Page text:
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Sing a Song of Oscar?

The big Oscar news this week was the expansion of the Best Picture category from five to ten nominees. But for film music fans, even bigger news came yesterday from an Academy press release with further changes to the already beleagured Best Original Song category.

Not every song that appears in a film qualifies for an Academy Award as Best Original Song. (Note this year’s exclusion of “All Dressed Up in Love” from SEX AND THE CITY.) In January I wrote an article for Film Score Monthly Online in which I examined the numerous songs eligible for this year’s Academy Award, and discussed the maze of rules that songwriters and voters must follow.

“An original song consists of words and music,” reads the Academy rulebook, “both of which are original and written specifically for the motion picture. There must be a clearly audible, intelligible, substantive rendition (not necessarily visually presented) of both lyric and melody, used in the body of the motion picture or as the first music cue in the end credits.” In addition to the official submission form, songwriters must enclose a vocal lead sheet and a DigiBeta clip of the song showing how it is used in the film. Submissions must be made no later than 60 days after the qualifying Los Angeles opening, or by 5 p.m. on the specific date set by the Academy (this year it was December 1), whichever comes first.

Voting members of the Music Branch are then invited to a screening of clips from the eligible songs. (For the first time this year, voters who were unable to attend could request a DVD and vote by mail.) The clips are shown in random order and voters select three, four or five songs using an averaged point system, rating each song from 6–10. Songs receiving an average score of 8.25 or more are eligible for a nomination. After DREAMGIRLS and ENCHANTED each received three song nominations in 2006 and 2007, the Music Branch changed the rule in 2008 limiting the number of possible nominees from a single film to two.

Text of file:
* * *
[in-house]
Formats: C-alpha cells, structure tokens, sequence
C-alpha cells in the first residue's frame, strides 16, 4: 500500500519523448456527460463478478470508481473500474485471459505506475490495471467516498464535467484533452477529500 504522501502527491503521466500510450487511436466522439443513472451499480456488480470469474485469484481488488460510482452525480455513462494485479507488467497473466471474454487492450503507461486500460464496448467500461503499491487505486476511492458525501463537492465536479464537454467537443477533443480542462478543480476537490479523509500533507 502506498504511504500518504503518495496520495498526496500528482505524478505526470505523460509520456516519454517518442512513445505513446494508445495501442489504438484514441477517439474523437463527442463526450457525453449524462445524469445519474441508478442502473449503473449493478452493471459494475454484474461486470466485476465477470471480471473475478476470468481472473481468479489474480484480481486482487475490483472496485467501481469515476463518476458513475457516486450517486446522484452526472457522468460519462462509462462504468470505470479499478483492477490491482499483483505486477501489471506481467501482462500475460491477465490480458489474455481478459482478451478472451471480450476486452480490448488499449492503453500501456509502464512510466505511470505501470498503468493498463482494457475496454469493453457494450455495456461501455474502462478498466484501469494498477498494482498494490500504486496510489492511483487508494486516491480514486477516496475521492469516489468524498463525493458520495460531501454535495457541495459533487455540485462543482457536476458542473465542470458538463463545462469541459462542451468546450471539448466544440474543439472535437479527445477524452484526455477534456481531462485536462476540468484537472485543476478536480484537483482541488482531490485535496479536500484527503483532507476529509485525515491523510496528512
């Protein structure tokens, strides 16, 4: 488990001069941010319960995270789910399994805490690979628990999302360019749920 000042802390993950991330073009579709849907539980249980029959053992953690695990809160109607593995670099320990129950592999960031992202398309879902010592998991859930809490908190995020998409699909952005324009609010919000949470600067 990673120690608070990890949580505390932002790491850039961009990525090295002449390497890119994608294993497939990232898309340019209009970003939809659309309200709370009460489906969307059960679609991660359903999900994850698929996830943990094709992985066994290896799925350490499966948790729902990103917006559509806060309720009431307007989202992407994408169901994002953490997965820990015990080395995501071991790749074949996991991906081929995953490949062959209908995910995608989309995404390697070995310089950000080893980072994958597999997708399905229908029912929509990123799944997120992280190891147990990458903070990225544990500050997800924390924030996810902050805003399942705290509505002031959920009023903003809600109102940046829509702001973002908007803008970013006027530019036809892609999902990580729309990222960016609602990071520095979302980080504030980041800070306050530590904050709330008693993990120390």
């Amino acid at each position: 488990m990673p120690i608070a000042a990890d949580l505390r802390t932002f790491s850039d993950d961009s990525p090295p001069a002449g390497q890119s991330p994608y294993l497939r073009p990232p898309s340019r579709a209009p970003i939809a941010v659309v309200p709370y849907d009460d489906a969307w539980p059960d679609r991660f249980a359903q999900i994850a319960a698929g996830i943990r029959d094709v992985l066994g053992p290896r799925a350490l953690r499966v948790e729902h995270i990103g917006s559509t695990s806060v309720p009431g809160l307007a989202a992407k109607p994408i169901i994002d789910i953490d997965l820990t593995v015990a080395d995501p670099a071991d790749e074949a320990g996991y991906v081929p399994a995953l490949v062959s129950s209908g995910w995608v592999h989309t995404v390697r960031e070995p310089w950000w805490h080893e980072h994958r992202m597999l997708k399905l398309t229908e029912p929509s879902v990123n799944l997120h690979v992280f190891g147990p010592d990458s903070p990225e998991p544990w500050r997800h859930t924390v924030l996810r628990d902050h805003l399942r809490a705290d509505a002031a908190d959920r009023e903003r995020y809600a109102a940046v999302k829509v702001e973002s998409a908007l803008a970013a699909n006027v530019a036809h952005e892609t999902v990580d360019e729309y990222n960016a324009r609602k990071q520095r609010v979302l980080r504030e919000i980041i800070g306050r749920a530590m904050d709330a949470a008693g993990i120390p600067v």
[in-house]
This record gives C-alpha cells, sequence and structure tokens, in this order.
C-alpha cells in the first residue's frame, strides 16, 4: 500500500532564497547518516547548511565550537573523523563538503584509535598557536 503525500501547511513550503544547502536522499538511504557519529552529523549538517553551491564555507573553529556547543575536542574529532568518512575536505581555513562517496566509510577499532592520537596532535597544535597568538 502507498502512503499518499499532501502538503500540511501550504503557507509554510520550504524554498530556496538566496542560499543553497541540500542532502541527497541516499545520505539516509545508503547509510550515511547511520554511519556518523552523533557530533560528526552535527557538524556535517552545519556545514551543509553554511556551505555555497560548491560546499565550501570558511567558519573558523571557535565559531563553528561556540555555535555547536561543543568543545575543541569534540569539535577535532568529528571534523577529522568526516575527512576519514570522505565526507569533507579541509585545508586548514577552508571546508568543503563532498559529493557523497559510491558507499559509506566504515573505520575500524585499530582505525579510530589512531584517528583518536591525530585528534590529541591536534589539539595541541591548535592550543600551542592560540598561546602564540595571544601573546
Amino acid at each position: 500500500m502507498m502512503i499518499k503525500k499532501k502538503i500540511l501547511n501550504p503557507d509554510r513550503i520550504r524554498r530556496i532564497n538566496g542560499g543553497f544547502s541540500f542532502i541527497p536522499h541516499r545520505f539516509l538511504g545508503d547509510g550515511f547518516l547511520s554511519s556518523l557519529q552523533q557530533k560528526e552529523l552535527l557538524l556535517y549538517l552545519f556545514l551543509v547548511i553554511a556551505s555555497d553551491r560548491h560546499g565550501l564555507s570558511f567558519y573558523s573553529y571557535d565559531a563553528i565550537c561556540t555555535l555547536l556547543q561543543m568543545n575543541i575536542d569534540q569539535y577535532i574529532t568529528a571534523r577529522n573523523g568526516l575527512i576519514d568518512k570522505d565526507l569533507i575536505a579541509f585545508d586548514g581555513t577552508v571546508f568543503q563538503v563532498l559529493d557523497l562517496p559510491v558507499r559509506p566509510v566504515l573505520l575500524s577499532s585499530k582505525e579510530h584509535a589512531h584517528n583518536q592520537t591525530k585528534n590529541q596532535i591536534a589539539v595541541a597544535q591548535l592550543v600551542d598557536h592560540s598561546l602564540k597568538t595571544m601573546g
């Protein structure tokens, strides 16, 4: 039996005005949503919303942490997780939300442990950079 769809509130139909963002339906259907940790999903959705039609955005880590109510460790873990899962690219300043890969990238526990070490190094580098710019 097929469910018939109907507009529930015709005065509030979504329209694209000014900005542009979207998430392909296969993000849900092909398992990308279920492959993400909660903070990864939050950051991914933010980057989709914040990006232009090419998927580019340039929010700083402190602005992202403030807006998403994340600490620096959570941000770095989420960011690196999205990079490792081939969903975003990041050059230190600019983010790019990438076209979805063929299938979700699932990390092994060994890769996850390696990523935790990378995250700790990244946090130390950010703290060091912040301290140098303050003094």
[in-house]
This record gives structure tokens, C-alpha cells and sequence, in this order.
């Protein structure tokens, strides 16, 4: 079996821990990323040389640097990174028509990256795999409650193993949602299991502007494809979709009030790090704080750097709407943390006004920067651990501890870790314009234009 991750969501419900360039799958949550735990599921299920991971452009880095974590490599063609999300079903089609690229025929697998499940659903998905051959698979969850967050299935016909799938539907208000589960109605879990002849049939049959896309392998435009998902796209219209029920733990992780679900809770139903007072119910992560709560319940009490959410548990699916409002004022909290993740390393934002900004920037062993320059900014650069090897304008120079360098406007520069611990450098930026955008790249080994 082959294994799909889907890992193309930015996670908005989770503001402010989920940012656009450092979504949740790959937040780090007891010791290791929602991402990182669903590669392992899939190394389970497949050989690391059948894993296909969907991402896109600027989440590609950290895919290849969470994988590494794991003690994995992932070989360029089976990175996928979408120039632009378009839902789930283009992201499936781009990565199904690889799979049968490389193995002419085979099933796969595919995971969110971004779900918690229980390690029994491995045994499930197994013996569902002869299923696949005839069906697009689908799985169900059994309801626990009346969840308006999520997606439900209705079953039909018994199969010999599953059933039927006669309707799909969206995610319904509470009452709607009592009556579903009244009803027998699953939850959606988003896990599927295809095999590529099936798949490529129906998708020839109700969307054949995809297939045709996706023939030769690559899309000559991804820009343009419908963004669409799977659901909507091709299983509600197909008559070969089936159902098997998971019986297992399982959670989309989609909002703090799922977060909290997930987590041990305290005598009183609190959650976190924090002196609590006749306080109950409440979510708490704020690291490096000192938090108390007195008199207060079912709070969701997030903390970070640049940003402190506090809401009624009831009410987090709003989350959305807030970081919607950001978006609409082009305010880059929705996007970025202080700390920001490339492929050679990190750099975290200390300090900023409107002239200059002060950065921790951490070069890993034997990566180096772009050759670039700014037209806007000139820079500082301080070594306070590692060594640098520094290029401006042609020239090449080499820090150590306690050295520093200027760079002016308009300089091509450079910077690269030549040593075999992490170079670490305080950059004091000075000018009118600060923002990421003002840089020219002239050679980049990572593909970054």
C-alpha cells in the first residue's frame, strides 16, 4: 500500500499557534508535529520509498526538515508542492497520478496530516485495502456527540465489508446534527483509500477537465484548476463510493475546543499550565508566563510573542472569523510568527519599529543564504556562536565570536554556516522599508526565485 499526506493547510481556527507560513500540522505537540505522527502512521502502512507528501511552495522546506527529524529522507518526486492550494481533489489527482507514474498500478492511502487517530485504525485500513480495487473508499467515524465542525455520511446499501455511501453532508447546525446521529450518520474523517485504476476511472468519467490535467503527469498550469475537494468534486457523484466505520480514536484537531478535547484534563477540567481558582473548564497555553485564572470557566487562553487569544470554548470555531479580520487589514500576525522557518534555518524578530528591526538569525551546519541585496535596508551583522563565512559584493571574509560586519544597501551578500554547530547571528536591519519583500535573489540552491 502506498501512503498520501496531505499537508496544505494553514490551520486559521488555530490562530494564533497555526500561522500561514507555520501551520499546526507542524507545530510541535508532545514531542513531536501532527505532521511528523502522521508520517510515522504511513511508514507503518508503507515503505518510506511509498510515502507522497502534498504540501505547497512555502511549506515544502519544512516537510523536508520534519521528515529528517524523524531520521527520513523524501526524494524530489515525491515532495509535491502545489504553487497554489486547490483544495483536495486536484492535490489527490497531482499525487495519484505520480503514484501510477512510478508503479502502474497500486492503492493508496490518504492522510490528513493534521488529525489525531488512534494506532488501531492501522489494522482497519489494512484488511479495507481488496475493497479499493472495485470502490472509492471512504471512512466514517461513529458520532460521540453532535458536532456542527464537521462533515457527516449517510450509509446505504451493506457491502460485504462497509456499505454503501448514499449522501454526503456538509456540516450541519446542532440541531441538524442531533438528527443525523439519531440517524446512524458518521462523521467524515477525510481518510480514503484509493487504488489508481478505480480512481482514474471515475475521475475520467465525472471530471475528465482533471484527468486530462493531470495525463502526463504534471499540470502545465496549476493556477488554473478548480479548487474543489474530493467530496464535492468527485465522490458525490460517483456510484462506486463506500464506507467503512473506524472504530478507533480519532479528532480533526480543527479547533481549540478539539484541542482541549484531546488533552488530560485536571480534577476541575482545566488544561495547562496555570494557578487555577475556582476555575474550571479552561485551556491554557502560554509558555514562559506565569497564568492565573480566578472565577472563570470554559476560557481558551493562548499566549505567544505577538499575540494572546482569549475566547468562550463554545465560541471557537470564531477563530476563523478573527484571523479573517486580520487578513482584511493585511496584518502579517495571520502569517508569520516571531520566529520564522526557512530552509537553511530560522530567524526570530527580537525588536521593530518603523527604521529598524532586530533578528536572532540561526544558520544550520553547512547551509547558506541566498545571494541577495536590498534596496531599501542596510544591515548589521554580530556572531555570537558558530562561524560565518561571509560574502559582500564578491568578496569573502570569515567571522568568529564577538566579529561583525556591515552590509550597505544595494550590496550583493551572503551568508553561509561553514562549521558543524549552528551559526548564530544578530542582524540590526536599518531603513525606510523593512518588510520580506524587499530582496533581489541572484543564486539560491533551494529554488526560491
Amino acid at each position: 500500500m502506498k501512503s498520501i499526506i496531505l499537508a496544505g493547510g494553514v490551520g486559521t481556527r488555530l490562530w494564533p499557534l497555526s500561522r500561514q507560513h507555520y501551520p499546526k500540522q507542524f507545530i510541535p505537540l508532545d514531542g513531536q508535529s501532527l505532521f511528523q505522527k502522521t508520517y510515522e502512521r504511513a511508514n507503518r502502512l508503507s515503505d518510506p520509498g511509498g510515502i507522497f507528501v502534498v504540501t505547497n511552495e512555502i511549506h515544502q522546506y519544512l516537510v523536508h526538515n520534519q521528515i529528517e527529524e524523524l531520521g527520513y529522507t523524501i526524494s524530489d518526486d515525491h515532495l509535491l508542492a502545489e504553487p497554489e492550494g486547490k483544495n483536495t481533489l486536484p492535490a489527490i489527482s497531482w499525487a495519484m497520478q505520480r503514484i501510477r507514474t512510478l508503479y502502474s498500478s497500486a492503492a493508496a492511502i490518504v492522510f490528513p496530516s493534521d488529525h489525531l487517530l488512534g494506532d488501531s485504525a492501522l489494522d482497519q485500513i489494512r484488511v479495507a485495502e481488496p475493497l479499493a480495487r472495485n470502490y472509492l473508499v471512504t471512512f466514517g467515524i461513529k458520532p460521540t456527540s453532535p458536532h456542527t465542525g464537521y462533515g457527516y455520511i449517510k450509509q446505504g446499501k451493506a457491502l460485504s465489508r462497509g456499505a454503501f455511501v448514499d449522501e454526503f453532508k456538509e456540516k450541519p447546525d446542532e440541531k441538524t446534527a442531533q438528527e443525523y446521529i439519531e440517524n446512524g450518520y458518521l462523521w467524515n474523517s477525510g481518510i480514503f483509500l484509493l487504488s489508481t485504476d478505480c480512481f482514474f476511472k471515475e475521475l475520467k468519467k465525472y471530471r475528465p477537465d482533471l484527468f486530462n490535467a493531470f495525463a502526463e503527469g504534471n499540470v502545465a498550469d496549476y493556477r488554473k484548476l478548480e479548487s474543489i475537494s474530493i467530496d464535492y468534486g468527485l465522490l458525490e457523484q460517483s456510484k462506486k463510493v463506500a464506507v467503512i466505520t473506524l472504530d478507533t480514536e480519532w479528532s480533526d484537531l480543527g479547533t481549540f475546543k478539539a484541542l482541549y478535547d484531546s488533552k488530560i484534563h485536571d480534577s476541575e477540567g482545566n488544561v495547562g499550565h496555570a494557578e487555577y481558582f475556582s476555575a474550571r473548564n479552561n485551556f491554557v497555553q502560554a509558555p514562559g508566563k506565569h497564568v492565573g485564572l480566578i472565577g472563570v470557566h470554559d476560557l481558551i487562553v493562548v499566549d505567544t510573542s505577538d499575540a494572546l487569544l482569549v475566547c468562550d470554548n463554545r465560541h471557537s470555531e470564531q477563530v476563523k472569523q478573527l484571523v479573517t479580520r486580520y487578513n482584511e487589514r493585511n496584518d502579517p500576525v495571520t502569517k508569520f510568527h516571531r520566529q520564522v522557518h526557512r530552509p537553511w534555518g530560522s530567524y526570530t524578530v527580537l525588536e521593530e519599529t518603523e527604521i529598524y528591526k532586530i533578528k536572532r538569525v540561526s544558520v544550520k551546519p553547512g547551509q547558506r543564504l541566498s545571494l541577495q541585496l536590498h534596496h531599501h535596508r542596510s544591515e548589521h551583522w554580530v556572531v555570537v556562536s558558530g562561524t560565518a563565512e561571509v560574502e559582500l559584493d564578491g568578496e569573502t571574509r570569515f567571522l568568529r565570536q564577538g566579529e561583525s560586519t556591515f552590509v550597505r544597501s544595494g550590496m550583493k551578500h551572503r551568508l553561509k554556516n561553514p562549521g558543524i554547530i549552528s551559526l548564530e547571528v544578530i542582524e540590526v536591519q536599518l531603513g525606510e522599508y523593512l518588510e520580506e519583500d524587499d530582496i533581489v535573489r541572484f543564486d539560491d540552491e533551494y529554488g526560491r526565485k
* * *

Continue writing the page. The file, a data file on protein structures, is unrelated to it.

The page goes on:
According to the press release, the changes for Best Original Song now read:

The governors approved the Music Branch Executive Committee recommendation that if no song achieves a minimum average score of 8.25 in the nominations voting, there be no original song nominees and thus no Oscar presented for the category. If only one song achieves the required minimum, it and the song with the next highest score will be deemed the nominees. If two or more songs achieve the minimum score, they will be the nominees though no more than five nominees can be selected. Previously, the rules dictated that there be no more than five but no fewer than three nominees in the category.

This year there were 49 songs eligible, down from 59 in 2007. Only three songs were deemed worthy–“Down To Earth” from WALL-E, and “Jai Ho” and “O Saya” from SLUMDOG MILLIONAIRE. (“Jai Ho” won.) With this latest batch of confusion, it is conceivable that there will not be one single nominated song out of dozens and dozens of entries.

Will we be singing a song of Oscar in 2010? Maybe. Maybe not.

About Jim Lochner

Jim has been writing about film music for over a decade. He holds a Bachelor of Music from The University of Texas at Arlington and a Master of Music from The University of Texas (Austin), both in Clarinet Performance. He has written soundtrack CD liner notes for Intrada, Varèse Sarabande Records, Film Score Monthly, La-La Land Records and Disques Cinemusique. Jim has been a bimonthly guest on BBC-Kent’s Drive Home at the Movies radio program and has been interviewed by a number of online and print outlets, including The Toronto Globe and Mail and the Los Angeles Times. Jim served as the managing editor of Film Score Monthly Online (FSMOnlineMag.com) and is currently writing a book on Charlie Chaplin's film music. For more information, visit JimLochner.com.

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